It is a well-worn trope that teams with little to play for at the end of the season are ‘on the beach’, coasting through their last few games with their thoughts already turning to upcoming holidays.
Having secured their Premier League survival with a match to spare, Swansea City appear to have embraced that notion in quite a literal sense this week.
Their reprieve from relegation was confirmed when Hull were thrashed by Crystal Palace on Sunday and, after toasting the occasion at home, the Swans’ players decided to take their celebrations further afield by spontaneously booking a two-night trip to Ibiza.
Head coach Paul Clement then received a text message from an unnamed player, who said he was acting on behalf of the squad when he asked for permission to visit the Balearic island famous for its nightlife.
Clement was happy to oblige but, with their final Premier League game at home to West Brom on Sunday, there were certain conditions.
“They would have tried to have come back on Saturday if they could, but I told them to be back on Wednesday,” says Clement.
“I think they had a good time, almost the whole squad went. They were alright. They’ve already had one session and we have got three more.”
Was the 45-year-old former Bayern Munich assistant manager tempted to join them?
“No, not at all,” he laughs.
“Well, I couldn’t keep up with those young guys at all.
“I just said they had to be back on time, 1.30 on Wednesday and they were coming in the door right on 1.30.”
Clement believes the fact the vast majority of the Swansea squad chose to go on the trip to Ibiza was evidence of their team spirit, one of the “standout features” of their escape from relegation.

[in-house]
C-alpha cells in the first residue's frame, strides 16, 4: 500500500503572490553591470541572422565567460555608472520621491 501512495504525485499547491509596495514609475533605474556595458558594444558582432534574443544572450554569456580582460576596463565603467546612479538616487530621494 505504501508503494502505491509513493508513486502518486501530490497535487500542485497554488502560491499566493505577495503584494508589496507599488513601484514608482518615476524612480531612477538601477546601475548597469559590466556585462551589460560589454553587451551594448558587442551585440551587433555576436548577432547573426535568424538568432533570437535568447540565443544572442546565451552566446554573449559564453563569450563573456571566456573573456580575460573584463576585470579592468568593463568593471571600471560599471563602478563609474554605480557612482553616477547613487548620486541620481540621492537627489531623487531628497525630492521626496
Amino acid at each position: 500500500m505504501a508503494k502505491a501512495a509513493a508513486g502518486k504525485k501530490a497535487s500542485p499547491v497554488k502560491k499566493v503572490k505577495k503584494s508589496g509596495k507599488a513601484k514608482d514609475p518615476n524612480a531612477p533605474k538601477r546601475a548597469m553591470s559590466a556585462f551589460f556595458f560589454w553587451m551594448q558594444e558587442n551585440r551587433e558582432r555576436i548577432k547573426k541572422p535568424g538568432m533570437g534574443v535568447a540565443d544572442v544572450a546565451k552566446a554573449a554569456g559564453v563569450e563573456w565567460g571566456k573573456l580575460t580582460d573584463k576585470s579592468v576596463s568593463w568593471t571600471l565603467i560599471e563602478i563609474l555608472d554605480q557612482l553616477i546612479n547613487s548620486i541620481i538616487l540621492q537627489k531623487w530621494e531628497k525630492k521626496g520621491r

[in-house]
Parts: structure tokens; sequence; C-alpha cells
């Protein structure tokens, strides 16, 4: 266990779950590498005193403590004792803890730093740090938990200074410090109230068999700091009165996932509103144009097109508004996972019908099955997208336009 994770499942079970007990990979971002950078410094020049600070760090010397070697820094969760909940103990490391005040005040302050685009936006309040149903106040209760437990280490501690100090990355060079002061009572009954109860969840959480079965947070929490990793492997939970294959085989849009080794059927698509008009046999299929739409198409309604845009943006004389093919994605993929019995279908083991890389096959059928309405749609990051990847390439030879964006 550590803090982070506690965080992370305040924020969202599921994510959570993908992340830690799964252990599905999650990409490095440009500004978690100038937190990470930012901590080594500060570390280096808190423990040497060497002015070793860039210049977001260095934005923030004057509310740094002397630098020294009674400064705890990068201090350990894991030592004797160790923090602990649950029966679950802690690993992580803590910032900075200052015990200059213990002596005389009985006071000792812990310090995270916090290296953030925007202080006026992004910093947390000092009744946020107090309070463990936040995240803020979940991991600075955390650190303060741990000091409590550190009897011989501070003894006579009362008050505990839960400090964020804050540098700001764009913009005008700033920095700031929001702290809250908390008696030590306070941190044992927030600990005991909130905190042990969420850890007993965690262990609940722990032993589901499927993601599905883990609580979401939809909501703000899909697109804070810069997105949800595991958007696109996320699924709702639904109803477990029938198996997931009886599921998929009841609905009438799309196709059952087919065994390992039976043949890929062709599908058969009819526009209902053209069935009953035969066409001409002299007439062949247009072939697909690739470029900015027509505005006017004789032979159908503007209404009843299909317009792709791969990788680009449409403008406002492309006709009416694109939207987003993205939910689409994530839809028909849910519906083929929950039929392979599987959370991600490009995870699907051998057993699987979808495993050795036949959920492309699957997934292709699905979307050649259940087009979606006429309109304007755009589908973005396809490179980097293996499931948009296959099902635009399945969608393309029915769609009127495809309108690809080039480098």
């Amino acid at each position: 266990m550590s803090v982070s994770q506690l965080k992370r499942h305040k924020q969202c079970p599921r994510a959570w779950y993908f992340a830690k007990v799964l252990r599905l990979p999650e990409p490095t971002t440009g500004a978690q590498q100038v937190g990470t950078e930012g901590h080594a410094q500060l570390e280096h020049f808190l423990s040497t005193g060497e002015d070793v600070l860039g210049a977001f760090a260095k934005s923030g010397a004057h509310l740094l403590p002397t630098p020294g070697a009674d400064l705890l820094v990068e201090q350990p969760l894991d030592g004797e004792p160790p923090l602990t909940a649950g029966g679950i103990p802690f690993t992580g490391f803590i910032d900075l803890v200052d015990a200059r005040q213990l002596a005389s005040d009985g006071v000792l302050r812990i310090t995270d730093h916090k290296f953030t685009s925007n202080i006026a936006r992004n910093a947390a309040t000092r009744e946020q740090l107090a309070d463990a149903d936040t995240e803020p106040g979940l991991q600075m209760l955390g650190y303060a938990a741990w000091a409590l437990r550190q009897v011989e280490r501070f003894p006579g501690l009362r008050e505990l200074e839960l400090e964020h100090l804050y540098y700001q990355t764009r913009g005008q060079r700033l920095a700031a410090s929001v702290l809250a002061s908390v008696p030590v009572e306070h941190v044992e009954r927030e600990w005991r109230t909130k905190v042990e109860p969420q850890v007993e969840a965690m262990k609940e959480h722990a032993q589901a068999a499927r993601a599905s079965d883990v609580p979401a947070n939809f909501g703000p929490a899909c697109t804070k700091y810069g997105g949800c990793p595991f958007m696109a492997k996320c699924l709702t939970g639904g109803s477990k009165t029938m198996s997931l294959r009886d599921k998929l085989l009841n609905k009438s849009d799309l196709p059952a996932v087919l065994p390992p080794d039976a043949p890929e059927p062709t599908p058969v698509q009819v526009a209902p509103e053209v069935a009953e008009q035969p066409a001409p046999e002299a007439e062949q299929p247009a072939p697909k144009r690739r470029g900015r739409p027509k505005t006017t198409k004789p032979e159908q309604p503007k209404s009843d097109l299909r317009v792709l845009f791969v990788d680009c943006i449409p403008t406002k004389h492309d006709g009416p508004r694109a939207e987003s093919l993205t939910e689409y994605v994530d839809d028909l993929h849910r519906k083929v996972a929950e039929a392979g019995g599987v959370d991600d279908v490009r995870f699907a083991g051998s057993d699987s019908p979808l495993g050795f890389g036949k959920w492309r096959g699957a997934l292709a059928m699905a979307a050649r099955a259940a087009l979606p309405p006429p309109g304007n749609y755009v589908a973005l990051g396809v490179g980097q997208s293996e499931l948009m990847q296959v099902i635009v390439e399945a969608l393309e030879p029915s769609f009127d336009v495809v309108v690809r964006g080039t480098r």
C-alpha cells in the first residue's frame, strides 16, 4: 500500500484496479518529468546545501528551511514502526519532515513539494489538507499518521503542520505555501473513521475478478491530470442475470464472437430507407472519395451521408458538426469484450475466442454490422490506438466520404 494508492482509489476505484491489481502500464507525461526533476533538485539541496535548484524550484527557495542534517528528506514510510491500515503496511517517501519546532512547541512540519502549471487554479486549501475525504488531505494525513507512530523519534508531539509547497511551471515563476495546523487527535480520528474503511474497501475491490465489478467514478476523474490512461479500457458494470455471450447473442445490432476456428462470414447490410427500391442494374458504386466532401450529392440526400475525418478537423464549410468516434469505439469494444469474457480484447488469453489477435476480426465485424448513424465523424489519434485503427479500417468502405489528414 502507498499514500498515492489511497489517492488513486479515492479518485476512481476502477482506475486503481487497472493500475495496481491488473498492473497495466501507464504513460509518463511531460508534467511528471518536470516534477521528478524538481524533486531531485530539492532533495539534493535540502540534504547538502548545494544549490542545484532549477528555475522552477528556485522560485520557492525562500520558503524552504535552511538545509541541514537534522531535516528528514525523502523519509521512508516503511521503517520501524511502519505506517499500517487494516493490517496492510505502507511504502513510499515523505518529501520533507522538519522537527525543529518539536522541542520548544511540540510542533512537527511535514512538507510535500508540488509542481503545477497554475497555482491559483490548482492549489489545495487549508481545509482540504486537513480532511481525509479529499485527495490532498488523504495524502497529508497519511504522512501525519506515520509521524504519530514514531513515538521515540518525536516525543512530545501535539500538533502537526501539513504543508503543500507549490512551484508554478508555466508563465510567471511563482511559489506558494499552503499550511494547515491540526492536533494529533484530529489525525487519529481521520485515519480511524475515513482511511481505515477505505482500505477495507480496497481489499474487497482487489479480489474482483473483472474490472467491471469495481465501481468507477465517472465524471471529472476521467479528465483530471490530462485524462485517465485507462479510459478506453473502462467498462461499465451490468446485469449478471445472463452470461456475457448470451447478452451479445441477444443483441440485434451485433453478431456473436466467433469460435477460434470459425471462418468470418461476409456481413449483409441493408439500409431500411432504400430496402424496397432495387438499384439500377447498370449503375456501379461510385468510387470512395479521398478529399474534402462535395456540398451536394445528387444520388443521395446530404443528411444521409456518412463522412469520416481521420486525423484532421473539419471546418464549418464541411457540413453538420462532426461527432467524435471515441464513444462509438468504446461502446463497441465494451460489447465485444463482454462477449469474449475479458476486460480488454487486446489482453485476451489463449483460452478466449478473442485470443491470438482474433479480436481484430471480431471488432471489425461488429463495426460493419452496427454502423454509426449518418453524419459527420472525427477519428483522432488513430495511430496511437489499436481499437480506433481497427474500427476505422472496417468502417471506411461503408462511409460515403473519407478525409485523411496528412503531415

When Clement succeeded Bob Bradley in January, the Swans were bottom of the Premier League table with just 12 points from 19 games.
But since appointing Carlo Ancelotti’s former assistant at Real Madrid and Paris St-Germain, Swansea have turned their season around with 26 points from their subsequent 18 fixtures.
‘Struggling? Hire a Clement’
It is a remarkable transformation, and not the first time a member of the Clement family has helped a team retain their top-flight status in dramatic fashion.
Clement’s brother Neil was a part of the West Brom side who survived at the end of the 2004-05 season despite being bottom of the table at Christmas and at the start of the final day of the campaign.
“The big difference is they were bottom on the last day of the season. They had to close the gap, but got that result and stayed up,” the Swans boss says.
“There were parallels. Someone asked me the other day that if there is ever a team bottom of the Premier League at Christmas then you need to hire a Clement.
“Either coach or player, then you have got half a chance.”
As proud as Clement is of Swansea’s survival, he is equally eager they avoid such a stressful battle to avoid the drop next season.
If they continue to languish in the lower reaches of the Premier League table, Clement is concerned they may eventually drop back down to the Championship.
“Exactly, Sunderland flirted with it too many years and paid the price,” he says.
“We have to be much stronger, to do that we need a good pre-season to evaluate the squad, where we need to strengthen.
“I don’t think we necessarily need as much as we did in January. We want key players who can come in and make a difference. Like the players we had.
“We need to start strongly and get as many points as possible in the first half of the season, like West Brom have done this season.
“If you can then finish like we have done, we will find ourselves in a strong position.”